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How to Run a NetBeans Platform Application as OSGi Bundles

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How to Run a NetBeans Platform Application as OSGi Bundles

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What every Java engineer should know about microservices: Reactive Microservices Architecture.  Brought to you in partnership with Lightbend.

With NetBeans IDE 6.9, not only can you import OSGi bundles into existing NetBeans Platform applications, but you can also convert your entire NetBeans Platform application to a set of OSGi bundles. That is the topic outlined in the article below.

  1. Read the document at http://wiki.netbeans.org/NetBeansInOSGi to find out what you can (and especially what you can't) do with the (currently experimental) mode enabling NetBeans Platform modules to run natively as OSGi bundles.

    The document describes what actually happens to make the OSGi-mode possible: "A small tool (currently available as an Ant task) accepts some NetBeans modules as input - normally a collection of clusters (directories containing modules/*.jar) - and as output produces a collection of OSGi bundles."

    Make sure that you read the document carefully before continuining.

  2. Go to File | New Project and select the "NetBeans Platform Application" template:


  3. Click Next and then provide a name and a location for your new project:


  4. Click Finish, switch to the Files window, and then look at all the files that have been created:

    Redefine the "platform.properties" file as follows, defining the NetBeans Platform clusters named "harness" and "platform" as the only groups of NetBeans modules relevant to the application:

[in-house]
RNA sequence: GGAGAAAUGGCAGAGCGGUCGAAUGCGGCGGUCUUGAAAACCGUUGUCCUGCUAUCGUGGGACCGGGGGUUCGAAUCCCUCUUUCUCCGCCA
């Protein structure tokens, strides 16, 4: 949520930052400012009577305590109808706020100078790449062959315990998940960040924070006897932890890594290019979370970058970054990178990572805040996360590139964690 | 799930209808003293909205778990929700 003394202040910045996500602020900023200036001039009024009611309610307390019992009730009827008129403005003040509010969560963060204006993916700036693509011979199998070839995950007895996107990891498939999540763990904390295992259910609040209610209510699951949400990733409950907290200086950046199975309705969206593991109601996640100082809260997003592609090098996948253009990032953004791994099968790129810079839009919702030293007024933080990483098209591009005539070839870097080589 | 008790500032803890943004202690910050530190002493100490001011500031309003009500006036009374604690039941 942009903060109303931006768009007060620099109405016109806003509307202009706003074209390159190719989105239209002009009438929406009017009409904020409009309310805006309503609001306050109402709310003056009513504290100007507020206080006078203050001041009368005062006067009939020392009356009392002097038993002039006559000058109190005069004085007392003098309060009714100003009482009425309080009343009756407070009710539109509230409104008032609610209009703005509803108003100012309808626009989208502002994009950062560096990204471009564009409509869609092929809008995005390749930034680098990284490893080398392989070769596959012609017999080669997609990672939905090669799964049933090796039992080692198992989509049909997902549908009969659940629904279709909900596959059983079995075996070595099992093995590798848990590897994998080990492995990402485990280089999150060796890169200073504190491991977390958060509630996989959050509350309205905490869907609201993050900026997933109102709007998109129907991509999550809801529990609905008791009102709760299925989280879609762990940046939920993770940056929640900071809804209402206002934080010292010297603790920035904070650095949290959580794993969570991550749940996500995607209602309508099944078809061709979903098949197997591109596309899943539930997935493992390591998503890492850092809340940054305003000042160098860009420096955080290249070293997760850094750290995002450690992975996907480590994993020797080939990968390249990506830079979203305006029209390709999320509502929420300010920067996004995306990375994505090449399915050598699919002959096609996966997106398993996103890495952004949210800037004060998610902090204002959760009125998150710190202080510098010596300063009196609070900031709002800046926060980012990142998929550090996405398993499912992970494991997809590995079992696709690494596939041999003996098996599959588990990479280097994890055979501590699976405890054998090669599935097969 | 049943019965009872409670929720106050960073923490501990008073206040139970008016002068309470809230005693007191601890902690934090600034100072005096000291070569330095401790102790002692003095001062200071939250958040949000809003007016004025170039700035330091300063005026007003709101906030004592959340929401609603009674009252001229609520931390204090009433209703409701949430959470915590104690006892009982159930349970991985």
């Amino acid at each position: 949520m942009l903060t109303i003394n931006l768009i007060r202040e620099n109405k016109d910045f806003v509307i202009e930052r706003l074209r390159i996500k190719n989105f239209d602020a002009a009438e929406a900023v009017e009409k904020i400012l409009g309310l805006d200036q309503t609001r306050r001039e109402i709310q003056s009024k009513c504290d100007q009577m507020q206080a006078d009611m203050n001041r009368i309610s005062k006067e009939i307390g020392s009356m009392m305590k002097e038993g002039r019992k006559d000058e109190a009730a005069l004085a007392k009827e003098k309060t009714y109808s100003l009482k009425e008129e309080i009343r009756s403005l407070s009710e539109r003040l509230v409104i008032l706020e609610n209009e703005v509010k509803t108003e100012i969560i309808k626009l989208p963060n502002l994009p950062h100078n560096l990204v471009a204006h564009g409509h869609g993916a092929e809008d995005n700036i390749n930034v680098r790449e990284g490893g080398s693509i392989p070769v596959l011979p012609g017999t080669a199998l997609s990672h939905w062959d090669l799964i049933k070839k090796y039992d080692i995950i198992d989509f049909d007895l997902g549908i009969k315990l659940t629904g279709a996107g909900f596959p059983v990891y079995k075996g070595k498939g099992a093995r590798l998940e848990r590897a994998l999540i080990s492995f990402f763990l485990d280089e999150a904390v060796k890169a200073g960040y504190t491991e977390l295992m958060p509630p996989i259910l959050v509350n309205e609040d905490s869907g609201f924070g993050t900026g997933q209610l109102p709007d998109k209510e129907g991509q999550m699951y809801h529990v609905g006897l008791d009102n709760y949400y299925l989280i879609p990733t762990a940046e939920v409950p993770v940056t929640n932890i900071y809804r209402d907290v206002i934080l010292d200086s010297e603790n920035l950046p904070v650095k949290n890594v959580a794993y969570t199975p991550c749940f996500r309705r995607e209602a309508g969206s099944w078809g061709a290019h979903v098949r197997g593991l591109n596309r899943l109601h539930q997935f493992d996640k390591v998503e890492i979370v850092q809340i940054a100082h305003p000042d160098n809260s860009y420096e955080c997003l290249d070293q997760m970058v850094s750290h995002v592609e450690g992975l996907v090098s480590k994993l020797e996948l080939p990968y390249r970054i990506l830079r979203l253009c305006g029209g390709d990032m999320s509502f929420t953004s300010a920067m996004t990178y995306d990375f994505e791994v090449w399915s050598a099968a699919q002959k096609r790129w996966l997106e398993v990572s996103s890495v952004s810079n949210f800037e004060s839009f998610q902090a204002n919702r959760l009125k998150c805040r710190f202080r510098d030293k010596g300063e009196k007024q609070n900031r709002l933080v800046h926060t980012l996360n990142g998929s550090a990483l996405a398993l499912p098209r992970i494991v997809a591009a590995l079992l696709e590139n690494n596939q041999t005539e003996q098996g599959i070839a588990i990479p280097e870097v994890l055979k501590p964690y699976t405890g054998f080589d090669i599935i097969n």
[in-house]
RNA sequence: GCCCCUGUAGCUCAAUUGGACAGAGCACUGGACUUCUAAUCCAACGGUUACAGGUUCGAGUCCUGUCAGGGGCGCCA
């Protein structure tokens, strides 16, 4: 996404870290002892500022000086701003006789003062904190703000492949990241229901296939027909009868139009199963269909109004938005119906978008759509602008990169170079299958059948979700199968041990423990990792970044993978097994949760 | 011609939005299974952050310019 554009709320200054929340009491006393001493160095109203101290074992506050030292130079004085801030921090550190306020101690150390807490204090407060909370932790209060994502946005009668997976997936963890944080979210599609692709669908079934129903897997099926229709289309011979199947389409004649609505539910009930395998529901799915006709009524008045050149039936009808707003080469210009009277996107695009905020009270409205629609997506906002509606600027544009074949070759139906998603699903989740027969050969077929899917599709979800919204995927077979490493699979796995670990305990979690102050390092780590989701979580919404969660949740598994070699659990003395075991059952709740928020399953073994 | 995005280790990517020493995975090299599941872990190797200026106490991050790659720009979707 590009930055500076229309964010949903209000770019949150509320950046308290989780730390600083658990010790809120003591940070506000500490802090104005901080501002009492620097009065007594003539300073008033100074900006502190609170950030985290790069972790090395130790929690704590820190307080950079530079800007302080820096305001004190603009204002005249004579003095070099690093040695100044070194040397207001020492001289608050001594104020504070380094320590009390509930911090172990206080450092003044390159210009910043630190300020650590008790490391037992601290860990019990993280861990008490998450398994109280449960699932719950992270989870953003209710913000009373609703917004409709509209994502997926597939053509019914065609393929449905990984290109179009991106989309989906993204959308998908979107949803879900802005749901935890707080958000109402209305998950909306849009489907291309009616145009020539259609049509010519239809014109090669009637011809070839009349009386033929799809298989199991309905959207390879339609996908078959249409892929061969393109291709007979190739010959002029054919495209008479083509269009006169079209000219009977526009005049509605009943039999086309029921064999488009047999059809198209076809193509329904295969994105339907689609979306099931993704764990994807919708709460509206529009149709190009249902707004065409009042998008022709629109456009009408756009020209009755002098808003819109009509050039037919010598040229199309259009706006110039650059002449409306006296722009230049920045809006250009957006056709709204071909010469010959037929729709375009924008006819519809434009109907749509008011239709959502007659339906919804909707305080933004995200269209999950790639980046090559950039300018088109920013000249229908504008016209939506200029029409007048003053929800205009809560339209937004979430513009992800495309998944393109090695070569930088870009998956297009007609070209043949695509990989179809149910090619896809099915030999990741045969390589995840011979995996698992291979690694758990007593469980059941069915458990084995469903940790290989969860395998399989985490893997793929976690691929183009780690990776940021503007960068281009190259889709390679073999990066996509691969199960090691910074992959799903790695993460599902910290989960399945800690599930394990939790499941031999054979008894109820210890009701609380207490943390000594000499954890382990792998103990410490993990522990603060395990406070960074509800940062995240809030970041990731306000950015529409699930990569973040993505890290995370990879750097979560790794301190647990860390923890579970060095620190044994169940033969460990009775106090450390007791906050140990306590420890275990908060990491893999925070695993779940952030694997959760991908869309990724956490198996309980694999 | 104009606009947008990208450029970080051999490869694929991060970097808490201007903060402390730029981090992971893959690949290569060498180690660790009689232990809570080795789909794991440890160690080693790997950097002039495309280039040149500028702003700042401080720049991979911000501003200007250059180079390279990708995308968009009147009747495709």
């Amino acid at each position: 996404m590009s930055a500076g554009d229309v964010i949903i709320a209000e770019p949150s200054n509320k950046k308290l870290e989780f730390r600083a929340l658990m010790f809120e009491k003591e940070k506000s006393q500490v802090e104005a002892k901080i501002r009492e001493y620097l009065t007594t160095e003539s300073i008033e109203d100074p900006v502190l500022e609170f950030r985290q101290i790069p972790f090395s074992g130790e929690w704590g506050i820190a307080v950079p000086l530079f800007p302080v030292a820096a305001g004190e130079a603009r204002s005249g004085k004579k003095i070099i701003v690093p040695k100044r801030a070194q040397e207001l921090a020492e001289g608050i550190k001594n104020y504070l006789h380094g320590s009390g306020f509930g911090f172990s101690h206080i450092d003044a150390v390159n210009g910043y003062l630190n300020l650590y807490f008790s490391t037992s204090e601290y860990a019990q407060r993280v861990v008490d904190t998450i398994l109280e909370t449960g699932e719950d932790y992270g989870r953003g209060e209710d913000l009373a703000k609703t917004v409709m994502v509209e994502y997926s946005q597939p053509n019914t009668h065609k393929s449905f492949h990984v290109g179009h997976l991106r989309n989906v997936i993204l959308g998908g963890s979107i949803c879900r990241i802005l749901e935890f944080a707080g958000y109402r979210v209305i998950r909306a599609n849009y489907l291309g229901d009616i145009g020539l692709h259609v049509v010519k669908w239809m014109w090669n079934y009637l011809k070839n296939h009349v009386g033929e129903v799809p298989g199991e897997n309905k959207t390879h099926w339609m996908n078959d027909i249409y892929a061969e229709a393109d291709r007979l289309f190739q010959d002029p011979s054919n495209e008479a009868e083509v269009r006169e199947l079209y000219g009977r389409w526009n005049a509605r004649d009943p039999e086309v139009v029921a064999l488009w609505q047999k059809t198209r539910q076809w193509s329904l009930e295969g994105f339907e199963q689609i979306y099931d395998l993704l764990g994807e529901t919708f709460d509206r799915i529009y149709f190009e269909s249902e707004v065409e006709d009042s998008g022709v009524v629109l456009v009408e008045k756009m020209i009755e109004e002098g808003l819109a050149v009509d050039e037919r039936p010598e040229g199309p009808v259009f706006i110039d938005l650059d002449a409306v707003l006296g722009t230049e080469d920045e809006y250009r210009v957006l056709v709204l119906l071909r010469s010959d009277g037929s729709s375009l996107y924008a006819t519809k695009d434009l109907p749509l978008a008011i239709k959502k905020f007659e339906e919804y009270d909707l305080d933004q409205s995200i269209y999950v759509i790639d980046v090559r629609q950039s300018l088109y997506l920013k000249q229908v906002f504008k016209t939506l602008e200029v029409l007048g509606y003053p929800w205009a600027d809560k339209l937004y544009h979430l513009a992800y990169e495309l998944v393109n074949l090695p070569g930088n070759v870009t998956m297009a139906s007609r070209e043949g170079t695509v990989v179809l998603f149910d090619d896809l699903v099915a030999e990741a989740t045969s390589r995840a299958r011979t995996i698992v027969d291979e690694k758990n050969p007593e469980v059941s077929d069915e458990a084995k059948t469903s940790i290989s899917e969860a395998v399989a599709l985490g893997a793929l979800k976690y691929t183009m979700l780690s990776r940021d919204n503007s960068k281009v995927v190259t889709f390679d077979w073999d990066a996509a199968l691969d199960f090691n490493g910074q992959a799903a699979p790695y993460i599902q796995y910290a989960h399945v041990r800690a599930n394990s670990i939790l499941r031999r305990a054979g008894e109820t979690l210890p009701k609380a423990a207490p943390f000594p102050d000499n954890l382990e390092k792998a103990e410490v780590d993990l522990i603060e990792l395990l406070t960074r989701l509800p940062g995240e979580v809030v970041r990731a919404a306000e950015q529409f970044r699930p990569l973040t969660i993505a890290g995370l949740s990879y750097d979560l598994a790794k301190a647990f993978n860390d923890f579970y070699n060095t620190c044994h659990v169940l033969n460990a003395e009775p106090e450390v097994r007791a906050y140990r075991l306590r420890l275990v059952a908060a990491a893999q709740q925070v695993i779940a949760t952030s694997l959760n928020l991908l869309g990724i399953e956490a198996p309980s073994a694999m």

cluster.path=\
    ${nbplatform.active.dir}/harness:\
    ${nbplatform.active.dir}/platform
    nbplatform.active=default

    Add the following to the "project.properties" file:

    modules=
    branding.token=nb
    felix-sys-prop.org.osgi.framework.system.packages.extra=\
    com.sun.jdi,com.sun.jdi.connect,com.sun.jdi.connect.spi,com.sun.jdi.event,\
    com.sun.jdi.request,sun.awt,sun.misc,com.sun.java.swing.plaf.windows
    osgi.run.cp.extra=\
    ${java.home}/../lib/tools.jar:\
    ${java.home}/../lib/sa-jdi.jar:\
    ${java.home}/../lib/dt.jar
    osgi.run.args=-ea -client -Xss2m -Xms32m -XX:PermSize=32m -XX:MaxPermSize=200m
  5. Right-click the application in the Projects window, find the "OSGi" menu item, and then select the "Run in Felix" submenu:


  6. In the Output window, notice that Felix starts up, deploying the application:


  7. The following application appears:


  8. Several features are provided by default, such as the Favorites window, Output window, and very basic editor support, as shown below:


  9. Return to NetBeans IDE, go to the Files window, expand the "build" folder, and notice that all the erstwhile NetBeans modules in the NetBeans Platform have been converted to OSGi bundles:

Read http://wiki.netbeans.org/NetBeansInOSGi again to answer any questions you might still have.

Microservices for Java, explained. Revitalize your legacy systems (and your career) with Reactive Microservices Architecture, a free O'Reilly book. Brought to you in partnership with Lightbend.

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